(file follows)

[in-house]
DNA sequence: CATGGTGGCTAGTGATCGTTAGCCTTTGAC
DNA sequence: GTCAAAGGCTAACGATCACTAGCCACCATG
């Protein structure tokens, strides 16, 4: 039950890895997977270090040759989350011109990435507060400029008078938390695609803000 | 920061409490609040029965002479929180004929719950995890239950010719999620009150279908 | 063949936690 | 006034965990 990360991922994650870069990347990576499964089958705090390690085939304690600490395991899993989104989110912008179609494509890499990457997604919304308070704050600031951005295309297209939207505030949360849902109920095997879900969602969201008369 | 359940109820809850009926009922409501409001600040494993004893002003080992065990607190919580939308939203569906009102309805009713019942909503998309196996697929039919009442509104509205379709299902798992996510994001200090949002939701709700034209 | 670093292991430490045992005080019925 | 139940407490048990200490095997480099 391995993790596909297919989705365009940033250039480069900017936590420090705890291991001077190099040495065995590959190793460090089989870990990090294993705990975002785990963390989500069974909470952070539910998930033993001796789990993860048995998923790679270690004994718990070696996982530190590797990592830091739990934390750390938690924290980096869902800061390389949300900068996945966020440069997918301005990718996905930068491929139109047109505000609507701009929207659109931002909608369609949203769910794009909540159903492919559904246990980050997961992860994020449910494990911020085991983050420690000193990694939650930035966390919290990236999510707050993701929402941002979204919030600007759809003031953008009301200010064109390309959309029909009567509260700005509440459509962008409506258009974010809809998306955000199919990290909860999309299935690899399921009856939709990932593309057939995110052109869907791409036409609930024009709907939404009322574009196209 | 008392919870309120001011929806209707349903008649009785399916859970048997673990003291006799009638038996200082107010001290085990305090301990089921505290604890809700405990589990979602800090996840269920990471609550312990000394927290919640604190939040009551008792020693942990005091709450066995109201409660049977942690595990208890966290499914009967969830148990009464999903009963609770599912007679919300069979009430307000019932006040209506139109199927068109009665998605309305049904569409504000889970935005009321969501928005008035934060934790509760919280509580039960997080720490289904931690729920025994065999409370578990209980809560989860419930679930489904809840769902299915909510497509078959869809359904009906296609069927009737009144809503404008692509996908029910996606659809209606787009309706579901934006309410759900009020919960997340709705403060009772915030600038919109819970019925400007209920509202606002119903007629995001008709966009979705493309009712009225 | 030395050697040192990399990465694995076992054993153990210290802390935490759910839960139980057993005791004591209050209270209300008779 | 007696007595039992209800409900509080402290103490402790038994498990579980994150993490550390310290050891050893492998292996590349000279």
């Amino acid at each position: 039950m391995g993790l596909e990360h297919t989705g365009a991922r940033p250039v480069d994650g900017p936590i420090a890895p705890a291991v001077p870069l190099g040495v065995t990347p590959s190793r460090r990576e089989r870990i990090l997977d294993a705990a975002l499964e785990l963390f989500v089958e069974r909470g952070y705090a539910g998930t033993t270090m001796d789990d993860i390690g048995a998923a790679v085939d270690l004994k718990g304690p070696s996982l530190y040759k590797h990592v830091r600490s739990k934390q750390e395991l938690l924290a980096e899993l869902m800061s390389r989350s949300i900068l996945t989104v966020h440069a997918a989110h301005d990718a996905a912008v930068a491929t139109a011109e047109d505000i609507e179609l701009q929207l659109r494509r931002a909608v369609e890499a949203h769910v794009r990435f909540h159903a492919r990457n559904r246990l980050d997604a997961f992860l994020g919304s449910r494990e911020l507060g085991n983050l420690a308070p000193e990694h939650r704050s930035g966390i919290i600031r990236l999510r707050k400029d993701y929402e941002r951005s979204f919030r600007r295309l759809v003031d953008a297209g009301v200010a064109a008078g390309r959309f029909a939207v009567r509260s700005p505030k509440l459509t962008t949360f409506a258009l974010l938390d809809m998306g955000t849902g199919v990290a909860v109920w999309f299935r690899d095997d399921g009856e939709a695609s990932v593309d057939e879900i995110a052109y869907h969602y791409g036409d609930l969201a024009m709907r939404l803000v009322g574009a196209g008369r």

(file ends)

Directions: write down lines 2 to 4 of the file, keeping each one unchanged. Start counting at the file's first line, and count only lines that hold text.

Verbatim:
DNA sequence: CATGGTGGCTAGTGATCGTTAGCCTTTGAC
DNA sequence: GTCAAAGGCTAACGATCACTAGCCACCATG
């Protein structure tokens, strides 16, 4: 039950890895997977270090040759989350011109990435507060400029008078938390695609803000 | 920061409490609040029965002479929180004929719950995890239950010719999620009150279908 | 063949936690 | 006034965990 990360991922994650870069990347990576499964089958705090390690085939304690600490395991899993989104989110912008179609494509890499990457997604919304308070704050600031951005295309297209939207505030949360849902109920095997879900969602969201008369 | 359940109820809850009926009922409501409001600040494993004893002003080992065990607190919580939308939203569906009102309805009713019942909503998309196996697929039919009442509104509205379709299902798992996510994001200090949002939701709700034209 | 670093292991430490045992005080019925 | 139940407490048990200490095997480099 391995993790596909297919989705365009940033250039480069900017936590420090705890291991001077190099040495065995590959190793460090089989870990990090294993705990975002785990963390989500069974909470952070539910998930033993001796789990993860048995998923790679270690004994718990070696996982530190590797990592830091739990934390750390938690924290980096869902800061390389949300900068996945966020440069997918301005990718996905930068491929139109047109505000609507701009929207659109931002909608369609949203769910794009909540159903492919559904246990980050997961992860994020449910494990911020085991983050420690000193990694939650930035966390919290990236999510707050993701929402941002979204919030600007759809003031953008009301200010064109390309959309029909009567509260700005509440459509962008409506258009974010809809998306955000199919990290909860999309299935690899399921009856939709990932593309057939995110052109869907791409036409609930024009709907939404009322574009196209 | 008392919870309120001011929806209707349903008649009785399916859970048997673990003291006799009638038996200082107010001290085990305090301990089921505290604890809700405990589990979602800090996840269920990471609550312990000394927290919640604190939040009551008792020693942990005091709450066995109201409660049977942690595990208890966290499914009967969830148990009464999903009963609770599912007679919300069979009430307000019932006040209506139109199927068109009665998605309305049904569409504000889970935005009321969501928005008035934060934790509760919280509580039960997080720490289904931690729920025994065999409370578990209980809560989860419930679930489904809840769902299915909510497509078959869809359904009906296609069927009737009144809503404008692509996908029910996606659809209606787009309706579901934006309410759900009020919960997340709705403060009772915030600038919109819970019925400007209920509202606002119903007629995001008709966009979705493309009712009225 | 030395050697040192990399990465694995076992054993153990210290802390935490759910839960139980057993005791004591209050209270209300008779 | 007696007595039992209800409900509080402290103490402790038994498990579980994150993490550390310290050891050893492998292996590349000279």